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© Mr GW Tanner ARPS

IoE Number: 378634
Location: LOW LEVEL STATION, WEDNESFIELD ROAD (south side)
  WOLVERHAMPTON, WOLVERHAMPTON, WEST MIDLANDS
Photographer: Mr GW Tanner ARPS
Date Photographed: 09 October 2001
Date listed: 25 March 1986
Date of last amendment: 25 March 1986
Grade II

The Images of England website consists of images of listed buildings based on the statutory list as it was in 2001 and does not incorporate subsequent amendments to the list. For the statutory list and information on the current listed status of individual buildings please go to The National Heritage List for England.

WOLVERHAMPTONSO99NWWEDNESFIELD ROAD895-1/5/353(South side)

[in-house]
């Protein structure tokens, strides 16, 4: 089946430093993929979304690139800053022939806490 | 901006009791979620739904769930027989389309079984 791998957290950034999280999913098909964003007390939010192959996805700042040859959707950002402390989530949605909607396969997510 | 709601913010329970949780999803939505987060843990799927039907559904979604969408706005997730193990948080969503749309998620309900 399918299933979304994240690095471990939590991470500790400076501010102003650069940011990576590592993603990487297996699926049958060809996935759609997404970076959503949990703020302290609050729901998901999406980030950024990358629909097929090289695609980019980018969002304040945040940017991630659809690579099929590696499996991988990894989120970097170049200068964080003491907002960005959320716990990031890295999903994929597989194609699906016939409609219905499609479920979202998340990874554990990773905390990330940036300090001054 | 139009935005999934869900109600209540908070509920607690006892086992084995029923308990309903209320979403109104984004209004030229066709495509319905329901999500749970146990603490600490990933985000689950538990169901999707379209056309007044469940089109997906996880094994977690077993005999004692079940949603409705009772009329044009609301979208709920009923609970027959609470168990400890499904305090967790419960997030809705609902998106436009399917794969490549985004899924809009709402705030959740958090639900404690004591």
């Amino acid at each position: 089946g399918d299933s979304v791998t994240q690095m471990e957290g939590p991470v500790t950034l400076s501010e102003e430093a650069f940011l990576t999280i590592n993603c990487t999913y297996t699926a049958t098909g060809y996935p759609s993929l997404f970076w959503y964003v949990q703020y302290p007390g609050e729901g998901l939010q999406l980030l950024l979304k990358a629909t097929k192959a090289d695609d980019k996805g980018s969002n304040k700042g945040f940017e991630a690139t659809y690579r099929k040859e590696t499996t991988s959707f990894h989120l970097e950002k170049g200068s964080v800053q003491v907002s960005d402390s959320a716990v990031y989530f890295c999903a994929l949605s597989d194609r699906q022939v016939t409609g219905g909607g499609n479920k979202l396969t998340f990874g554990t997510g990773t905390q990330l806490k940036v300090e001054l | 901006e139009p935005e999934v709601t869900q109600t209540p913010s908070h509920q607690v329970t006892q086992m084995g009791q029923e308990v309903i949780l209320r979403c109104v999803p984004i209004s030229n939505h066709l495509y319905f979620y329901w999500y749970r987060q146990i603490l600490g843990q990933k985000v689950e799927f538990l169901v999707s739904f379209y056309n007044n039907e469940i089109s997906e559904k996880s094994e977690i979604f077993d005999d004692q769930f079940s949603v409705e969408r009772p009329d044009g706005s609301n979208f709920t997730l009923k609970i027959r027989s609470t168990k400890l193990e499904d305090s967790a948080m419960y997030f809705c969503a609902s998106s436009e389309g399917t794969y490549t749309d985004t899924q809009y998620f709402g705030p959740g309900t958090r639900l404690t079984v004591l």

WOLVERHAMPTON SO99NW WEDNESFIELD ROAD 895-1/5/353 (South side) 25/03/86 Low Level Station GV II Railway station. 1853-4; enlarged 1869; altered 1899 and 1933-34. Station building designed by John Fowler. For the Worcester, Oxford and Wolverhampton Railway, the Birmingham, Wolverhampton and Dudley Railway and the Shrewsbury and Birmingham Railway. Main station building: blue engineering bricks, ashlar dressings and features, slate roofs. Originally a symmetrical design in an Italianate style; central 2-storey, 5-bay, block with a single storey, 7-bay, wing set back to either side, each terminated by a projecting 2-storey, 3-bay, pavilion with hipped roof. The north west wing was heightened to 2 storeys after 1869. The facade of the central block has 3-bay centre breaking forward under pediment pierced by a lunette window. Bays defined by rusticated stone pilasters with top frieze and cornice; 1st floor sill band. 3 central round-arched entrances to booking hall have moulded architraves, keystones and radial-bar fanlights; flanking paired round-headed windows with bracketed sills and cornices; 1st floor has 3 round-headed windows in stone frames with consoled stone pediments; flanking bays have paired round-headed windows with pediments. Return lateral stacks. The bays of side wings are defined by rusticated stone pilasters; stone-coped brick parapets; the wider central bay to each wing contains cariage way entry, archivolt on imposts with vermiculated keystone; otherwise a window to each bay with eared architrave on bracketed sill. A moulded corbel on each pilaster of wings and central block supported former external canopy. The end pavilions have 1st floor sill bands, top friezes and cornices with blocking courses stepped up to centre; stone quoins; framed arched windows under consoled pediments, similar windows to 1st floor have keystones, not pediments. Return lateral stacks; all stacks restored in late 1980s. Windows of 1853 have timber casements or fixed lights, vertical external metal bars to some ground floor windows; later windows are sashed with glazing bars; most boarded at time of resurvey (1990). INTERIOR (inspected 1986): full-height booking hall in central block, 2-storey elevation; paired Doric pilasters to lower level and paired Ionic pilasters above defining bays containing arched openings with keystones; left side of hall now blocked off and architectural detail mutilated; coved ceiling with roof lights. The platform elevation has a brick plinth; doors and windows to waiting rooms, restaurant and offices with Italianate details. Some original features in several rooms. Station was originally served by mixed broad and standard gauge tracks but broad gauge eliminated after 1869. A length of broad gauge track visible at north end of the platform. 3 K6 type telephone call boxes on platform. Great Western Railway and platform and tracks covered by a glazed roof replaced after 1930 by platform verandahs on cast-iron columns. Later, the platforms linked by bridge with 1933-4 luggage lifts. The station was a terminus for the Oxford, Worcester and Wolverhampton Railway. Passanger Rail services ceased in 1972. (Railways Magazine: Perkins TR: The Railways of Wolverhampton: 1952-).

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